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Here’s what I gave Dad for Chrismukkah. He said he used to order the #2: a hot dog “all the way” with onion rings…for $3.40!

Do you remember Angelo’s? It was run by Mr. Junes (pronounced June-us) and was in the basement of the downtown Thalhimers store for a number of years. They had tiny jukeboxes at many of the tables, which was always a lot of fun for my sisters and me!

Who wants a hot dog?

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Remember Snow Bear? Well, he’s still around and just as cuddly and charming as ever! His legacy lives on at Virginia Repertory Theater (formerly Theater IV and Barksdale), where he will have his VERY OWN BRUNCH! Read on for details…

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For reservations, contact Virginia Rep’s box office at 282-2620.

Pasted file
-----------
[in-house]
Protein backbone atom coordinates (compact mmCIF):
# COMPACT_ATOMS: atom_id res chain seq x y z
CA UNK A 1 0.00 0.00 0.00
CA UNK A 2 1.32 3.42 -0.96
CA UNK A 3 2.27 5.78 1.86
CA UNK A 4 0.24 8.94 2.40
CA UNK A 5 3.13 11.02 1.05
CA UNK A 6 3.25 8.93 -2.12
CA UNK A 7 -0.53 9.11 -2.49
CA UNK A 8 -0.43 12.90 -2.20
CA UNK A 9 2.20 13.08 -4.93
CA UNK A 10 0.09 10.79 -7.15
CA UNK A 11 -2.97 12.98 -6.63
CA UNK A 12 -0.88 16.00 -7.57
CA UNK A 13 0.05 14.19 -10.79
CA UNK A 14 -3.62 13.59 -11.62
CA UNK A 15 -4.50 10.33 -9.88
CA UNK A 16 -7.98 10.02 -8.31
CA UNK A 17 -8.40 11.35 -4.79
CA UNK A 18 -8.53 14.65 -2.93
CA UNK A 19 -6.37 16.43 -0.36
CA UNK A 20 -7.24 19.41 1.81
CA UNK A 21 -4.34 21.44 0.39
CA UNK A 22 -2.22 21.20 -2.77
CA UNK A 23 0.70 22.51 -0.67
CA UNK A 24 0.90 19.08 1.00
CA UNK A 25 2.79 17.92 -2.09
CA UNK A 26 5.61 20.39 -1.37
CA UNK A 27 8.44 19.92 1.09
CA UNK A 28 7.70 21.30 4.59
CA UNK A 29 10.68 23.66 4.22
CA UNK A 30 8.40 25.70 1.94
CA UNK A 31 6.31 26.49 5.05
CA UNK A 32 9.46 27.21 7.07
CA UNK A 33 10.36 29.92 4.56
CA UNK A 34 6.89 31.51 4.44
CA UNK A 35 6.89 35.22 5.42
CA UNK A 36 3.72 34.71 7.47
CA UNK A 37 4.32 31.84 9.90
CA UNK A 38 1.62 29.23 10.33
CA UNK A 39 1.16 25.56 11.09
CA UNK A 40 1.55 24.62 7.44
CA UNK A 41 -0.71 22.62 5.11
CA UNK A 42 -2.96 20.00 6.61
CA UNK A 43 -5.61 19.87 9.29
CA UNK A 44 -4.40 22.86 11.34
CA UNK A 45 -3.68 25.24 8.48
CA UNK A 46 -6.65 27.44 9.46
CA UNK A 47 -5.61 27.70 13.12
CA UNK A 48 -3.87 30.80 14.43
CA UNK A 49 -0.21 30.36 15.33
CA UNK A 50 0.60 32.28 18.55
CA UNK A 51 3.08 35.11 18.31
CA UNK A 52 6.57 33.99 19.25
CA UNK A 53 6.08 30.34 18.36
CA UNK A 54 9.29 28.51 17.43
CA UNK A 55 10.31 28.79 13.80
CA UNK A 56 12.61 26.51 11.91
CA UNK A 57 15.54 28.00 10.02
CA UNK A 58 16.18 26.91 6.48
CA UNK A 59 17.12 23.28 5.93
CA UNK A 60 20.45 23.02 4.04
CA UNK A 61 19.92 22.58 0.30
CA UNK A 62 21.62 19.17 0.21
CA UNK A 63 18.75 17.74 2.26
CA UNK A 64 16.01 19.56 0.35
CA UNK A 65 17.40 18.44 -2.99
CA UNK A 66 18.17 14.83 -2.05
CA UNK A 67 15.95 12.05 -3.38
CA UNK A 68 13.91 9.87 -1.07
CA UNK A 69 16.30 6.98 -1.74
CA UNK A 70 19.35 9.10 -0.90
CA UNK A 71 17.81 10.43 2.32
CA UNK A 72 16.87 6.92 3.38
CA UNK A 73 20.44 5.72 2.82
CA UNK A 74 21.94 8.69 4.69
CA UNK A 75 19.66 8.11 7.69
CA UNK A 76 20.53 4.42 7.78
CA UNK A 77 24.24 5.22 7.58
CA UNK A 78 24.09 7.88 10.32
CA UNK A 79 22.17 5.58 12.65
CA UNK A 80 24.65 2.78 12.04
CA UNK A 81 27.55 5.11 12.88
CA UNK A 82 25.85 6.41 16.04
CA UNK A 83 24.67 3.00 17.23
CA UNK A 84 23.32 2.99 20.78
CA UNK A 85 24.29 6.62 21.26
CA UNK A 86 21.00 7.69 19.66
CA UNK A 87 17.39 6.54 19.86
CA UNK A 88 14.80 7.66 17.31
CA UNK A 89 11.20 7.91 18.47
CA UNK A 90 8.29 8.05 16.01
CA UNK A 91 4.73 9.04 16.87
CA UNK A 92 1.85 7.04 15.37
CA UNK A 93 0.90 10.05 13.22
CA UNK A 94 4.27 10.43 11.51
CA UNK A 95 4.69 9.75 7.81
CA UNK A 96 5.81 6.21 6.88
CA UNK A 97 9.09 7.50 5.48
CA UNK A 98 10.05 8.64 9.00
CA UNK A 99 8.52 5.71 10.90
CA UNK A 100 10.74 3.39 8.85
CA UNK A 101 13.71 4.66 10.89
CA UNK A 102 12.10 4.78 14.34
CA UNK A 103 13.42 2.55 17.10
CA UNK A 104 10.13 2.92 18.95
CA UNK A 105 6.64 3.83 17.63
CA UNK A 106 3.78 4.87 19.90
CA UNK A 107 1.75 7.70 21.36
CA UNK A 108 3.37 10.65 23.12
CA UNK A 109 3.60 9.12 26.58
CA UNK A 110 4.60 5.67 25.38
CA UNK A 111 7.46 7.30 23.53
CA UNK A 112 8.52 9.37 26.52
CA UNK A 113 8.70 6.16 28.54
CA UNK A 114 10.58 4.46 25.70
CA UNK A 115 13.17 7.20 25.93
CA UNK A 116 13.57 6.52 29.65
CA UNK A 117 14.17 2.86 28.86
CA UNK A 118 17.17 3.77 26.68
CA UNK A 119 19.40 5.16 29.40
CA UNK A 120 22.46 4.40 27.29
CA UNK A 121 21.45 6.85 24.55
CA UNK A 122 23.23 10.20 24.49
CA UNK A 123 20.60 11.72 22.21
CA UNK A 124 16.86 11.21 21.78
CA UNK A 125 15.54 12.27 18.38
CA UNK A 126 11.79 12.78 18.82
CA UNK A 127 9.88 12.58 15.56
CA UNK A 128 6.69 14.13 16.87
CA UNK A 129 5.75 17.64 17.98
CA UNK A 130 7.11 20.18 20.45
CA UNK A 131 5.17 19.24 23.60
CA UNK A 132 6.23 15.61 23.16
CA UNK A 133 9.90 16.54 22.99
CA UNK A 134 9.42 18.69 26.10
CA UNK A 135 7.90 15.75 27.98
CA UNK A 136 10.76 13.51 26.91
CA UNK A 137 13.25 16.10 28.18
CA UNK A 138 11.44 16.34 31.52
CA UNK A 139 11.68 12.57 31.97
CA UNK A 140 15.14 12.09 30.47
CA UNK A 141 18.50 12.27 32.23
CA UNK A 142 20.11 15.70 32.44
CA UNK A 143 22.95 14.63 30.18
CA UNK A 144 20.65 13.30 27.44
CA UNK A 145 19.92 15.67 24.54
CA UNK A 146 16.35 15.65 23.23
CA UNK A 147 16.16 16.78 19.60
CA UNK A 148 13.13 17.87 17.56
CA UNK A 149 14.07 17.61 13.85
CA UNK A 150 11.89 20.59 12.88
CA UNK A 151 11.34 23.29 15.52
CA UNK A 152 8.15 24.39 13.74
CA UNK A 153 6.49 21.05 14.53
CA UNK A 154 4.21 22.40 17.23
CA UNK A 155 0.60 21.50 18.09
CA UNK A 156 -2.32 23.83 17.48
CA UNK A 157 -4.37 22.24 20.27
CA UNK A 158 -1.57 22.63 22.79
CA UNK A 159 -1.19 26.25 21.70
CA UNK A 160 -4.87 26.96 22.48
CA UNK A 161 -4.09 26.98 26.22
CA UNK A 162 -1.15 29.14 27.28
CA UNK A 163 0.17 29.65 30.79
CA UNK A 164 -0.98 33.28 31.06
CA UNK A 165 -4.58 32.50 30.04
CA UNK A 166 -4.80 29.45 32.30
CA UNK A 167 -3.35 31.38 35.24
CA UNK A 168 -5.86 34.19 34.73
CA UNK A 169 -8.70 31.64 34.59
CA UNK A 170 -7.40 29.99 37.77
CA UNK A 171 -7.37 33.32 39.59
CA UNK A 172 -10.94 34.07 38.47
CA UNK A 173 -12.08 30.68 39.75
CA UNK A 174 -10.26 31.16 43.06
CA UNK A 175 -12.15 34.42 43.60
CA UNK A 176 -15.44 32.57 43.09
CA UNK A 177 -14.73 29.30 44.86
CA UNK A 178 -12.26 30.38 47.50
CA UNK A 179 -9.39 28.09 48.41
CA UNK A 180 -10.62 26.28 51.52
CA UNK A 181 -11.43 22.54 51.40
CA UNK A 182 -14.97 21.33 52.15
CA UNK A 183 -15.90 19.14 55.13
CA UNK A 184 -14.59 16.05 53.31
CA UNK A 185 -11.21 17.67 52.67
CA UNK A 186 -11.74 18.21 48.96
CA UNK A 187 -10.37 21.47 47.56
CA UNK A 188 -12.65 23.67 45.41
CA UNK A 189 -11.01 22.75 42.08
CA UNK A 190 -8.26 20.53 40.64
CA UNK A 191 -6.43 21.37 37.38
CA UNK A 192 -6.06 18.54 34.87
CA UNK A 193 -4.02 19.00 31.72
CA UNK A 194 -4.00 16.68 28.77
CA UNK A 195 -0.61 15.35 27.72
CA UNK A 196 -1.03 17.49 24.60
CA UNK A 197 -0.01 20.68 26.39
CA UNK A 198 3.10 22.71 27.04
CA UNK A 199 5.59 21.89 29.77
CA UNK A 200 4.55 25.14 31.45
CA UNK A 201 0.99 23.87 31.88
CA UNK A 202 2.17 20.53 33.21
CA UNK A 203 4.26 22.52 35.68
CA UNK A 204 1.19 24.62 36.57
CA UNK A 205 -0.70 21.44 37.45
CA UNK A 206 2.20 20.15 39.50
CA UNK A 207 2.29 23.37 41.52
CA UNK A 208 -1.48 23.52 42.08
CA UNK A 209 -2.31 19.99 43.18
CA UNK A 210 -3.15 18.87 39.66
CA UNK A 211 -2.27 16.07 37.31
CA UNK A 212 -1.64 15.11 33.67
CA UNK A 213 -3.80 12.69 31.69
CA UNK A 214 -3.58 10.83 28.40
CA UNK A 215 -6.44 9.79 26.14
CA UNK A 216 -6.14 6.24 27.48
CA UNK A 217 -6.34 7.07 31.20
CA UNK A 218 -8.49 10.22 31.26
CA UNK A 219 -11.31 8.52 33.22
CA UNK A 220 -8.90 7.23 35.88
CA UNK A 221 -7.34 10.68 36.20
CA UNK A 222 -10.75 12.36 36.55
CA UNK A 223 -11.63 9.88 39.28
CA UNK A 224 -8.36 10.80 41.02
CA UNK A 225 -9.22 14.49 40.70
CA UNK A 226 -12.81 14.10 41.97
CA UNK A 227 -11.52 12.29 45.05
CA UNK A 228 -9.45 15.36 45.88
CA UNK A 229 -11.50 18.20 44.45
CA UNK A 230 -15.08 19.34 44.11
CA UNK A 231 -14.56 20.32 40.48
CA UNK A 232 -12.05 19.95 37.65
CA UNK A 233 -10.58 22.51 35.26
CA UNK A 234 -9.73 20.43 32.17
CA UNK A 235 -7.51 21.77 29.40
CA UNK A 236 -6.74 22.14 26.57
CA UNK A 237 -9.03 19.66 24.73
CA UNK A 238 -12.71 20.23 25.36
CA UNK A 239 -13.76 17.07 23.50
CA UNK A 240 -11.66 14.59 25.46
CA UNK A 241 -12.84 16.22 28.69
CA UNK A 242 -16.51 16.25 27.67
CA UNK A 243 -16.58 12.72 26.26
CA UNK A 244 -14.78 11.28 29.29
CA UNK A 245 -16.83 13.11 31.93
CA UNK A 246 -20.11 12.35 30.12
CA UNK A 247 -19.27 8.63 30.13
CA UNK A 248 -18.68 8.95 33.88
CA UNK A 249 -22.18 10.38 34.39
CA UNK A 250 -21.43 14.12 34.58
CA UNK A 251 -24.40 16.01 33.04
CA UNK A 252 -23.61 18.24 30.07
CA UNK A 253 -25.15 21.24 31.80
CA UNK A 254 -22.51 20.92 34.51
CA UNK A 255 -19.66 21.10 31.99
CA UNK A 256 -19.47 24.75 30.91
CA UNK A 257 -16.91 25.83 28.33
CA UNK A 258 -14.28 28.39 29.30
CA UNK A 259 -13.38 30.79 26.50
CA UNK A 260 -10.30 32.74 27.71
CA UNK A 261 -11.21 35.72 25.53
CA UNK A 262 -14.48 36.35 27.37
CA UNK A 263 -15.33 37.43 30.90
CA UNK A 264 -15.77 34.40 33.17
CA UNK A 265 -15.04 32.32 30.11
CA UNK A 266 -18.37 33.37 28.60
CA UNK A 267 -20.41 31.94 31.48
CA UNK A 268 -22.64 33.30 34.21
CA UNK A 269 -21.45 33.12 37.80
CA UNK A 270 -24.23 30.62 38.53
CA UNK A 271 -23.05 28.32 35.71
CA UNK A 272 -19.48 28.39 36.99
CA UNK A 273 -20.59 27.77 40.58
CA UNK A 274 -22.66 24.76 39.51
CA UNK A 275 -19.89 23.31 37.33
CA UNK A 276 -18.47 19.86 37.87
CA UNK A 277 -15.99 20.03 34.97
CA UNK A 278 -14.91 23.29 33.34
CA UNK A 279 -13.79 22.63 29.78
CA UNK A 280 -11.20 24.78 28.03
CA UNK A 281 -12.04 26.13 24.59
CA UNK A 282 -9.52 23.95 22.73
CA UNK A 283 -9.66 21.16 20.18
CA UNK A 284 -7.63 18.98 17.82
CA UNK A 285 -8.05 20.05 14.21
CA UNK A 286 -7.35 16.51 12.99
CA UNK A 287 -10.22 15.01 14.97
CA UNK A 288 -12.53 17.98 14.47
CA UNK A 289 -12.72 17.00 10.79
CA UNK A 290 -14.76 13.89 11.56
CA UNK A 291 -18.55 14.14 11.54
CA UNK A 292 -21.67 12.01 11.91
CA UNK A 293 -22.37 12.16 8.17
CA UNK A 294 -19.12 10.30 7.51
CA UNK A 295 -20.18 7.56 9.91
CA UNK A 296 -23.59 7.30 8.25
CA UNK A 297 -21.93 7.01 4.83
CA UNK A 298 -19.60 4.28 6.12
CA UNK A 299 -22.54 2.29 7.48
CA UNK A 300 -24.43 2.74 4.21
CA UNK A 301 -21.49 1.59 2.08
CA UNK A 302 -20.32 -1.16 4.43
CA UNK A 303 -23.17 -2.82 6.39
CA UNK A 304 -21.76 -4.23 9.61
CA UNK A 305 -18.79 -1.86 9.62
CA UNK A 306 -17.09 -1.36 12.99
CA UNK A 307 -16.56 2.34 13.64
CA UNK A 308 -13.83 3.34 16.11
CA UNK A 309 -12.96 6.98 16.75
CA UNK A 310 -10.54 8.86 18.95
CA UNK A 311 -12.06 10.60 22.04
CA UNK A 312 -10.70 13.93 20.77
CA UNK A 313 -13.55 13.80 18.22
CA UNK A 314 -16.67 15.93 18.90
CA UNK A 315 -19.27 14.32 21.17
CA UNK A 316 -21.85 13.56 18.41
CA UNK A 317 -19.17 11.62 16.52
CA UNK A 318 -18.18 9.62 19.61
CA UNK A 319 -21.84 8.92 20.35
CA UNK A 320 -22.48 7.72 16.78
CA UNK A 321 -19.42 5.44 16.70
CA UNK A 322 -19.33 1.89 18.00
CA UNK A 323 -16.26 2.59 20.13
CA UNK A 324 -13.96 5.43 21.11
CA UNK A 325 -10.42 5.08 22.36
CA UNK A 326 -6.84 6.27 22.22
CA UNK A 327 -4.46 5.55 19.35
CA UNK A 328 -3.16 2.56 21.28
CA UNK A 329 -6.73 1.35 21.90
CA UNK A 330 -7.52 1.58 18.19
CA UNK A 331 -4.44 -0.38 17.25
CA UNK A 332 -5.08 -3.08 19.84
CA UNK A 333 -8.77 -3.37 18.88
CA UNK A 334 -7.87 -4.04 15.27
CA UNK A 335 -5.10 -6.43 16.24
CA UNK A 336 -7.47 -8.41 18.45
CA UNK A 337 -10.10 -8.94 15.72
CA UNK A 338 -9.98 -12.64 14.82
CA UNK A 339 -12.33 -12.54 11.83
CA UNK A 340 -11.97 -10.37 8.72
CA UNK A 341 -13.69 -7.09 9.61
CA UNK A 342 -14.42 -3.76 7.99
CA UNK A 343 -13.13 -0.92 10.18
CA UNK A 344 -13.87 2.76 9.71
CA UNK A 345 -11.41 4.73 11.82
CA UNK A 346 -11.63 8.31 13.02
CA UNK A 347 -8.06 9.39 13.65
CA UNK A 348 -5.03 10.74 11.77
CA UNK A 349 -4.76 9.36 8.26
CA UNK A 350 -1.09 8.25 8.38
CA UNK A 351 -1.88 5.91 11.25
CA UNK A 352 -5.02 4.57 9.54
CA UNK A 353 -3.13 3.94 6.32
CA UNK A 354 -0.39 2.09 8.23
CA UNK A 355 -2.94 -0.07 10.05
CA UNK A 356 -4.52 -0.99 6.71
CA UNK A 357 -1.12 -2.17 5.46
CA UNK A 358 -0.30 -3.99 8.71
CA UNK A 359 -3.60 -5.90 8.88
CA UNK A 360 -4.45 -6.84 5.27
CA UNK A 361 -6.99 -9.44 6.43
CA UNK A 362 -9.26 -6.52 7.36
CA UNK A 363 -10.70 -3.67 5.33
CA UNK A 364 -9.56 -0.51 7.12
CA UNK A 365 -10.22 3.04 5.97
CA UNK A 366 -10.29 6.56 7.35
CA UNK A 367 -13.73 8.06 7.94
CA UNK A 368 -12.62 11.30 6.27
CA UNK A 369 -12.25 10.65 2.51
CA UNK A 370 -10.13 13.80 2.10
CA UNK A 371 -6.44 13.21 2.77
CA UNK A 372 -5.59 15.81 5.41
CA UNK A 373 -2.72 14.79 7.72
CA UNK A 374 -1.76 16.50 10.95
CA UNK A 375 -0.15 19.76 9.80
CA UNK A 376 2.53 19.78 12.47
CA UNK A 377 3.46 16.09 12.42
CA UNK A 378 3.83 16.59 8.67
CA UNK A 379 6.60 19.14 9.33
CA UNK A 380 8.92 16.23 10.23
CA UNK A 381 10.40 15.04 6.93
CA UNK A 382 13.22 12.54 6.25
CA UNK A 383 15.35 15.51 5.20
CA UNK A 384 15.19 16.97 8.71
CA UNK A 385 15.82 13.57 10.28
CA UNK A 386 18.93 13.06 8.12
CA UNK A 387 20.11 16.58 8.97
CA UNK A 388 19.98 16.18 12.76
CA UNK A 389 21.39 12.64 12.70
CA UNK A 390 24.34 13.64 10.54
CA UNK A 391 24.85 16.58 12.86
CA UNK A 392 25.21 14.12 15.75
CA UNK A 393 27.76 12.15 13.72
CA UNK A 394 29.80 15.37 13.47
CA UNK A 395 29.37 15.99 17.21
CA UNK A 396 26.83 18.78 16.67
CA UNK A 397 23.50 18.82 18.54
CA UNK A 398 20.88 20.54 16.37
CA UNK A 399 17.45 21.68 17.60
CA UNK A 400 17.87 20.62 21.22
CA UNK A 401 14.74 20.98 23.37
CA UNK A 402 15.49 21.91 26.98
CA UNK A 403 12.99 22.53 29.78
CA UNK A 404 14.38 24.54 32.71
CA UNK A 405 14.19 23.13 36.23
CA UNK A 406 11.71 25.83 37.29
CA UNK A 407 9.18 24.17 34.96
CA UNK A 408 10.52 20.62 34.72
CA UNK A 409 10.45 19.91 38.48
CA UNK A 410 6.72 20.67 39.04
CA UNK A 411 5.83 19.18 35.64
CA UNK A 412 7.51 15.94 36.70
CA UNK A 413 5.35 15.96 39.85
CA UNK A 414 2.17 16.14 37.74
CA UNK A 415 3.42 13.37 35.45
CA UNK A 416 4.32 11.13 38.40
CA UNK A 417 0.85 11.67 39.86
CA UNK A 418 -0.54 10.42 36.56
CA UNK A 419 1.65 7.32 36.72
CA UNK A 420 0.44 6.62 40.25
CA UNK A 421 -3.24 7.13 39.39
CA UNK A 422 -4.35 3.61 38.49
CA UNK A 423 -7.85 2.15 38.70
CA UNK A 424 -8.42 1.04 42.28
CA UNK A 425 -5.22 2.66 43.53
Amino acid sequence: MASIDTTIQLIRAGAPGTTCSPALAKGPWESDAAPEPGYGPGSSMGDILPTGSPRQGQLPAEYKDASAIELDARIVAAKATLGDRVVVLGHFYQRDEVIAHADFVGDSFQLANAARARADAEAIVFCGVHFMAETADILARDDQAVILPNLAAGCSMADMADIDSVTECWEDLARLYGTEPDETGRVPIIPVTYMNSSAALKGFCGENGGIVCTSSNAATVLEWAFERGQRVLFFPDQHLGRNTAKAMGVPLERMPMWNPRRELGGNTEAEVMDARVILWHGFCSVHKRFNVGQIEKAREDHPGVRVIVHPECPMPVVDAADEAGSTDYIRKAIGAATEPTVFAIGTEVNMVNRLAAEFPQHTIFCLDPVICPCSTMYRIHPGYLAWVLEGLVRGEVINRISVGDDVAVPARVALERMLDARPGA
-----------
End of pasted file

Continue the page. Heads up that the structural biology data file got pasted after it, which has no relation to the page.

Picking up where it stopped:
For more info on when Snow Bear was just a cub, take a look at this video shared by a reader…

http://www.youtube.com/watch?v=yz9ZNfuDM8U

 

SALE! SALE! SALE!

Thanksgiving weekend sale – paperback for $15 and hardcover $20 each. Free shipping. Signed by the author. Email elizabeth@findingthalhimers.com to order.

Thalhimers Walnut Mall Opening 1966

Did you know…

…that in the early 1900s, Amelia Blum Thalhimer served Thanksgiving dinner to Thalhimers employees on the 3rd floor of the old store at 5th and Broad Streets?

I don’t have a photo of the store-wide Thanksgiving celebration, but I do have this photo of Amelia, my great-great grandmother (that’s her front and center) along with her husband Isaac and five daughters. Missing from the photo: their only son to live past childhood, William B. Thalhimer Sr. I wonder where he was that day?

Many thanks to my distant cousin Sam Revenson for sharing this photo with me after reading Finding Thalhimers.

Happy Thanksgiving, everyone!

Word Nerd

I am a connoisseur of words. As a naming consultant, I help companies and products adopt identities (check out SmarttIdeas.com). So imagine my delight when a fellow consultant introduced me to a website called Wordle.com that makes “word clouds” based on the frequency of words within a selected block of text. I cut-and-pasted all 70,000+ words of my book and this is the cloud that transpired. Dreamy!